Campaign communications: think strategy

Capital and comprehensive fundraising campaigns are vital to the livelihood of any educational institution that endeavors to be (or stay) great. A successful campaign can enhance student programs, improve faculty resources, transform facilities, ensure the school’s ability to offer financial aid, and grow the endowment.

Multiple factors contribute to campaign success, including strong leadership, clear priorities that are tied to a strategic vision, a realistic goal, committed volunteers, and adequate staff and budget. But these components are not enough to ensure that a campaign will meet and exceed its stated target. Successful campaigns require a system of communications that will support a multi-phased, multi-year fundraising effort.

Many schools make the mistake of taking a narrow view of the campaign communications task. A logo is created, a case statement is designed, and a page is added to the website. This approach skips the development of a comprehensive creative strategy, and overlooks vital tools that will be needed by the advancement team.

Another common mistake is to approach campaign communications as a sales effort, “marketing” the school in the same way the admissions department markets to potential applicants. Instead, successful should communicate with potential donors, pulling them into a relationship by establishing trust, creating alignment, and demonstrating the impact that the school can have when philanthropy supports the institutional mission.

The distinction between marketing and communicating is particularly important at the top of the gift pyramid — where donors often contribute 80 – 90% of the campaign goal. For this audience alignment is crucial, and requires a capability for highly targeted campaign messaging. Alignment with those at the middle and base of the pyramid is also important, if less personal. A successful campaign fosters a culture of philanthropy within the alumni audience that is vital to the long-term health of the institution. Giving begets giving.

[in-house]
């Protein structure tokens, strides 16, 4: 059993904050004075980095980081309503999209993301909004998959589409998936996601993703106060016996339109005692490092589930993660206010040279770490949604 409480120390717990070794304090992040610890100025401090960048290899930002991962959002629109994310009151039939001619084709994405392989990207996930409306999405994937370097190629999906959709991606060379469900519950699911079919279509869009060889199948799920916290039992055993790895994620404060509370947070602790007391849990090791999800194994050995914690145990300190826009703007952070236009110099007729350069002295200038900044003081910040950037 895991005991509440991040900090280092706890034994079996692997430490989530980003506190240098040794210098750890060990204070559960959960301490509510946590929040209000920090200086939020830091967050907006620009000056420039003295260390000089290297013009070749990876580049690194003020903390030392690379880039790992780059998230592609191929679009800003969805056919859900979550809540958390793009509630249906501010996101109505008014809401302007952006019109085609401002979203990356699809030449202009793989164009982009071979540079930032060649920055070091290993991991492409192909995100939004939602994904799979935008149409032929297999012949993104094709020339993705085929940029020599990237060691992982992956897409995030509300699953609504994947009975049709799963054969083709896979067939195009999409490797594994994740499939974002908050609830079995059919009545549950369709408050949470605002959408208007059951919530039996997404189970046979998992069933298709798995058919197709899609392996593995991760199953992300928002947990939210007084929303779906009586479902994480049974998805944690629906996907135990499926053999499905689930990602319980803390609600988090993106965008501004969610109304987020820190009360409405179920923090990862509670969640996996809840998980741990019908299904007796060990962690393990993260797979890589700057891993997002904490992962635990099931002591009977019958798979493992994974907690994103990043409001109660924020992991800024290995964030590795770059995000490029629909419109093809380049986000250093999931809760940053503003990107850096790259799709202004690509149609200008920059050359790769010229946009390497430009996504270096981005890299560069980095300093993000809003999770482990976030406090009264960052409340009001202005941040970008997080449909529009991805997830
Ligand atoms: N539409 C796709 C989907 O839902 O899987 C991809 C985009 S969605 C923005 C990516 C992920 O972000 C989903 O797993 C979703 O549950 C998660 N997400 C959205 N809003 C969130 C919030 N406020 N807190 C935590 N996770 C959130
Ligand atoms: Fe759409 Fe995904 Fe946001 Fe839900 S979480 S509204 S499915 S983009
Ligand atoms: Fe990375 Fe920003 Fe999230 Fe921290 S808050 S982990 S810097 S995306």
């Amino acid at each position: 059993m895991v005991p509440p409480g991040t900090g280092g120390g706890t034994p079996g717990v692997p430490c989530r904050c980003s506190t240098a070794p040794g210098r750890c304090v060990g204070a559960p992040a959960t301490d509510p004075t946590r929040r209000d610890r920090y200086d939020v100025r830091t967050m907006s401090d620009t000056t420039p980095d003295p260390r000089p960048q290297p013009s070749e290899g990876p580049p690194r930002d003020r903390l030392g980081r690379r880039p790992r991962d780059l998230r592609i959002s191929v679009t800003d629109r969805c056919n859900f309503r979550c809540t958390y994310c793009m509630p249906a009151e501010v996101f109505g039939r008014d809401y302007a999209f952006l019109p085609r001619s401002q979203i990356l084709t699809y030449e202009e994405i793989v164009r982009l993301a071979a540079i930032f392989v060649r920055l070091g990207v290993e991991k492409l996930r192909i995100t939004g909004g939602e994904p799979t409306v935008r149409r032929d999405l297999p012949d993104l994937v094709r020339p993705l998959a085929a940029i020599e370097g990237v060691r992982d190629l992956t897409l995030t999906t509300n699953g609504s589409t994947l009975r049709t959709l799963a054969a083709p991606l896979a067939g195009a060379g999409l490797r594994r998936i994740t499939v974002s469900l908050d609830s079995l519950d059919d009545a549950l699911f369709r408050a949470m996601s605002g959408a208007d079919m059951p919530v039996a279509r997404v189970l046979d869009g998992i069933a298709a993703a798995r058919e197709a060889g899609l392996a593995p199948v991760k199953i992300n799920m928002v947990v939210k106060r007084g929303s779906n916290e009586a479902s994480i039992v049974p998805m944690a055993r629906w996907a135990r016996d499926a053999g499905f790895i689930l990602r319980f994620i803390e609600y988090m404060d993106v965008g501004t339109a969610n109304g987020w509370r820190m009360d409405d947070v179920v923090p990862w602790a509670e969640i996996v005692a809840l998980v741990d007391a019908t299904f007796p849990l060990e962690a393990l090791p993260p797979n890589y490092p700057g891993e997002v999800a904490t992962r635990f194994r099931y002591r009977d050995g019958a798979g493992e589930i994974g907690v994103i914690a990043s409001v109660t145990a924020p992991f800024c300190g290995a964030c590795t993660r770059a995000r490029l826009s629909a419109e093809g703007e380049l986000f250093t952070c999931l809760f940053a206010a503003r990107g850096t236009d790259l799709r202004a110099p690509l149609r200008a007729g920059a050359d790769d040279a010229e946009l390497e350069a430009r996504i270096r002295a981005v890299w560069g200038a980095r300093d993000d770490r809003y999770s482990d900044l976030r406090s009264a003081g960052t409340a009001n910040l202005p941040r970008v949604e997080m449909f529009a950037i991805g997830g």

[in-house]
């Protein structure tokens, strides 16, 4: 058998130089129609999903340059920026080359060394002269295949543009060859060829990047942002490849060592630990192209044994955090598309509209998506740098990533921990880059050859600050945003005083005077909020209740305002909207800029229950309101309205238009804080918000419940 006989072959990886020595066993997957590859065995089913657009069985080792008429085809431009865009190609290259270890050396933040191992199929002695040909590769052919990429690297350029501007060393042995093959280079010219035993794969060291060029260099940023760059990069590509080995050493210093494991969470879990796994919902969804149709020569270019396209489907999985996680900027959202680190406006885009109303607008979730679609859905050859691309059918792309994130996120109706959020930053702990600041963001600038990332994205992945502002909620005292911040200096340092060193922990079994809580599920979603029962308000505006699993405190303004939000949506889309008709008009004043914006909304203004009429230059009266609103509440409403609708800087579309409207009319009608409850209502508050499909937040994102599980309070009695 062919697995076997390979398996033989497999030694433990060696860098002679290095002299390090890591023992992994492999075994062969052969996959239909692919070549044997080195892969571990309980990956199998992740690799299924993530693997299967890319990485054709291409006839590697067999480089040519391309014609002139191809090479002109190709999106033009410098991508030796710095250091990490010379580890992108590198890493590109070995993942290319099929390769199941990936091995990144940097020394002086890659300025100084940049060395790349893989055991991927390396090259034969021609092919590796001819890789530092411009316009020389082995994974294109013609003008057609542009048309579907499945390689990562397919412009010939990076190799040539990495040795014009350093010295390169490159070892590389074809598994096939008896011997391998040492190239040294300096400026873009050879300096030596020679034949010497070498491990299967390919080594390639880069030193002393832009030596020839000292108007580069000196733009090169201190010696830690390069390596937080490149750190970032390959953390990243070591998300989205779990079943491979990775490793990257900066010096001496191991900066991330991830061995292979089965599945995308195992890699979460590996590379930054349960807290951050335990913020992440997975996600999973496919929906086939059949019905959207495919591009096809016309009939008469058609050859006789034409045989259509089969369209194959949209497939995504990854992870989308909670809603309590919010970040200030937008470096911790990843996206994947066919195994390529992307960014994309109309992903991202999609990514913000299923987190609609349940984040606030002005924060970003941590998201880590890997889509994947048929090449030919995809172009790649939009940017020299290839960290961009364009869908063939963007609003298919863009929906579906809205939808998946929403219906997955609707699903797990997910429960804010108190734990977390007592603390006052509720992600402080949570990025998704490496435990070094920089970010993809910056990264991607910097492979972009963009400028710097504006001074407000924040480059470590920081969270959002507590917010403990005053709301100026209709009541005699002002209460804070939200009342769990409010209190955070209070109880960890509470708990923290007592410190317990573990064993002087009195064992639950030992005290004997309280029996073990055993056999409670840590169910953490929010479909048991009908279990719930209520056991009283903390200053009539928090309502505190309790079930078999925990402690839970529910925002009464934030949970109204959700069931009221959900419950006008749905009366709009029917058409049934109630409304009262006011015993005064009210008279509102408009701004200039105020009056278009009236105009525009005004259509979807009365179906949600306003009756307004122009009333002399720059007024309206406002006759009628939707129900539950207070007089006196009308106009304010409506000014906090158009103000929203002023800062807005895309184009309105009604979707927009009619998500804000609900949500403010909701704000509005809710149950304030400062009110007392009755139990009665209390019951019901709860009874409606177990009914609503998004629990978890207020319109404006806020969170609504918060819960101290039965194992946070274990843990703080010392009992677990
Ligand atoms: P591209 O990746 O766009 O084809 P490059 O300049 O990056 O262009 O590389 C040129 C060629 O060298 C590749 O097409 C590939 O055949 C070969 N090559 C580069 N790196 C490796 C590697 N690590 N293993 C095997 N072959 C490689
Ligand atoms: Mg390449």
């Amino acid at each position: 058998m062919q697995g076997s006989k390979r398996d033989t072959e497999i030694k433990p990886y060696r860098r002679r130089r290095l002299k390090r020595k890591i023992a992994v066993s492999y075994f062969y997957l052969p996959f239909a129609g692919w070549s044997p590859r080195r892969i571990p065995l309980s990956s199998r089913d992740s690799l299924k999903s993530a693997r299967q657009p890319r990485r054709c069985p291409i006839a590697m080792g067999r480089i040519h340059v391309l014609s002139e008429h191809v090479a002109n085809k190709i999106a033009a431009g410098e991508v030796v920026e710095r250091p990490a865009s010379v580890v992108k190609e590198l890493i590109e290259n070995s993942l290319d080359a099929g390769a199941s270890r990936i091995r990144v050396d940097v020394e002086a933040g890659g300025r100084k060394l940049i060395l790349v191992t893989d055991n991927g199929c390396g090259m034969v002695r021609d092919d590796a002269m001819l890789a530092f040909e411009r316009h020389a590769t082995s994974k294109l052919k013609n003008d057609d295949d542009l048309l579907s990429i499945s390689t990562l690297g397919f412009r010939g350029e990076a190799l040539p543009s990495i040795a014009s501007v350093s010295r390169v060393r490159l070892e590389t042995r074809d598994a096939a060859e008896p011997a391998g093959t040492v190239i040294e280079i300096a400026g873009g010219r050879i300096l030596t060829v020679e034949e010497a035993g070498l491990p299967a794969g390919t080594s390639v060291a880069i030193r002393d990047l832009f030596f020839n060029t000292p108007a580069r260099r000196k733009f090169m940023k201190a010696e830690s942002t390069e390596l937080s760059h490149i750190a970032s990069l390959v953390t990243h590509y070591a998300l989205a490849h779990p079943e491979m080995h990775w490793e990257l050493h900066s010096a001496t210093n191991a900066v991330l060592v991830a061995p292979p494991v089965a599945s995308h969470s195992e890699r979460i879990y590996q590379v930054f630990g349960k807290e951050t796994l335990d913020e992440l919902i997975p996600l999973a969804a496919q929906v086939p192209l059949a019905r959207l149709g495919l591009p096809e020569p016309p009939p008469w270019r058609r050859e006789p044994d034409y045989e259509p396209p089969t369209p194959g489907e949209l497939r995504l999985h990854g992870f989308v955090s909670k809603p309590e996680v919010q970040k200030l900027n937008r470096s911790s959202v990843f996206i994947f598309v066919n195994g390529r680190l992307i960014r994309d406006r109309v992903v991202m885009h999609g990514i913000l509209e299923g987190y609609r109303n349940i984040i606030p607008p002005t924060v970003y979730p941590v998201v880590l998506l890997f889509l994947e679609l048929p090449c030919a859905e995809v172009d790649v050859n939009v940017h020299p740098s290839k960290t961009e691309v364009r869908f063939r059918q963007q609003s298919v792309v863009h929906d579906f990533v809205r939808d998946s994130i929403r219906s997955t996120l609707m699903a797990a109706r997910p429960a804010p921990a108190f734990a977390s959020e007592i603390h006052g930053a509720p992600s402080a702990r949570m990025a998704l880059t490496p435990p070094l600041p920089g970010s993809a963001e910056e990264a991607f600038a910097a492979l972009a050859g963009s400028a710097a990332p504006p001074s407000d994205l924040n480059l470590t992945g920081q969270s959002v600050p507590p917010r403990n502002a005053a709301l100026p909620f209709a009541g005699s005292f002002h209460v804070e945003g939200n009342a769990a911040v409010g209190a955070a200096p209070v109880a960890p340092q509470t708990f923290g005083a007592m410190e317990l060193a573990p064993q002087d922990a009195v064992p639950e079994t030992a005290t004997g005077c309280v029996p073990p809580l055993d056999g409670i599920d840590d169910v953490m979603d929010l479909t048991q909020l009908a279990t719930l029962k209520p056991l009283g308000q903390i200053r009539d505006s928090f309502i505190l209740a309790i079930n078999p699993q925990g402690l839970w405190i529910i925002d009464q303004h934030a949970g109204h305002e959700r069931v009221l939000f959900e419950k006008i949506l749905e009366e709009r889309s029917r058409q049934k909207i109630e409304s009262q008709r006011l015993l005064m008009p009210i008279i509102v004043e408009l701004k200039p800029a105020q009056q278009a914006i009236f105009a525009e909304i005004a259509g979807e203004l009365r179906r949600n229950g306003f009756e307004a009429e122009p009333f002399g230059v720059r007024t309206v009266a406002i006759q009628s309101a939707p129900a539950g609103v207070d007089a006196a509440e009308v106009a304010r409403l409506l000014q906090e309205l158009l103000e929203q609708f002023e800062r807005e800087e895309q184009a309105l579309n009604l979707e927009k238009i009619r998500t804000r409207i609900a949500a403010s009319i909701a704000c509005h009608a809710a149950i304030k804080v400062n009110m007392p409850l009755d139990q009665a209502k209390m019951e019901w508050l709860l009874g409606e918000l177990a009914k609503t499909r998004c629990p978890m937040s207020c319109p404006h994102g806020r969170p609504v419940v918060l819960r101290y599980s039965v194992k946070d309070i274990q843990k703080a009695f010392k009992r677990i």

With a multi-tiered audience, a multi-year effort, and multiple phases, a campaign is a complex undertaking. To ensure success the campaign needs a comprehensive plan for authentic, targeted, tangible, concise, and creative tools for engagement. The campaign needs a system of communications that work.

The campaign creative strategy
The campaign must be a well-planned, thoughtful, inspirational, and recognizable effort. A carefully conceived creative strategy will help to keep your communications consistent over the life of the campaign.

Campaign brand identity
A campaign brand identity begins with a name (often with tagline) and its treatment as a logotype. The campaign name should be active and meaningful, and relate to the campaign’s priorities. Try to avoid the generic (“The Campaign for Tomorrow”). Test your name by imagining its use in a speech by the president at the campaign kickoff event. Design a logotype that works equally well projected on the big screen as it does on the corner of an envelope. The logotype, supporting typography, color palette, and use of photography should be distinct from — but coexist happily with — the existing institutional brand.

Campaign messaging
The key messages of campaign communications should align with the school’s mission, strategic plan, and campaign priorities. The messaging platform should provide detail on both the content (facts, arguments, persuasions), and articulation (voice, emphasis, tone) of written communications, and a stylistic approach for photography and video. Campaign messaging establishes common themes, and a way of speaking and writing about institutional history, strength, and impact that should be referenced by everyone on the development team. The plan for messaging should acknowledge that variations are required for different audiences, ranging from “gifts of any size are important” to “your gift can transform the institution.”

Campaign communication tools
The creative strategy should include a plan for a suite of campaign communications tools. Core items include brand identity guidelines, briefing booklet, case statement, detail on priorities and institutional finances, a template for customized on-demand proposals, stationery, invitations, newsletter, campaign web site, video presentations, social media, speeches, stewardship gifts — and anything else the development team asks for.

In closing
Behind every successful campaign is a shared belief in the power of education to make the world a better place – and the ability to demonstrate the institution’s mission, vision, and effectiveness. To make sure your campaign exceeds its goal, take a holistic approach to your communications, and cultivate alignment with your audience. Strategic and well-executed campaign communications tell a powerful story, make an emotional and thoughtful connection, and will move your audience to give.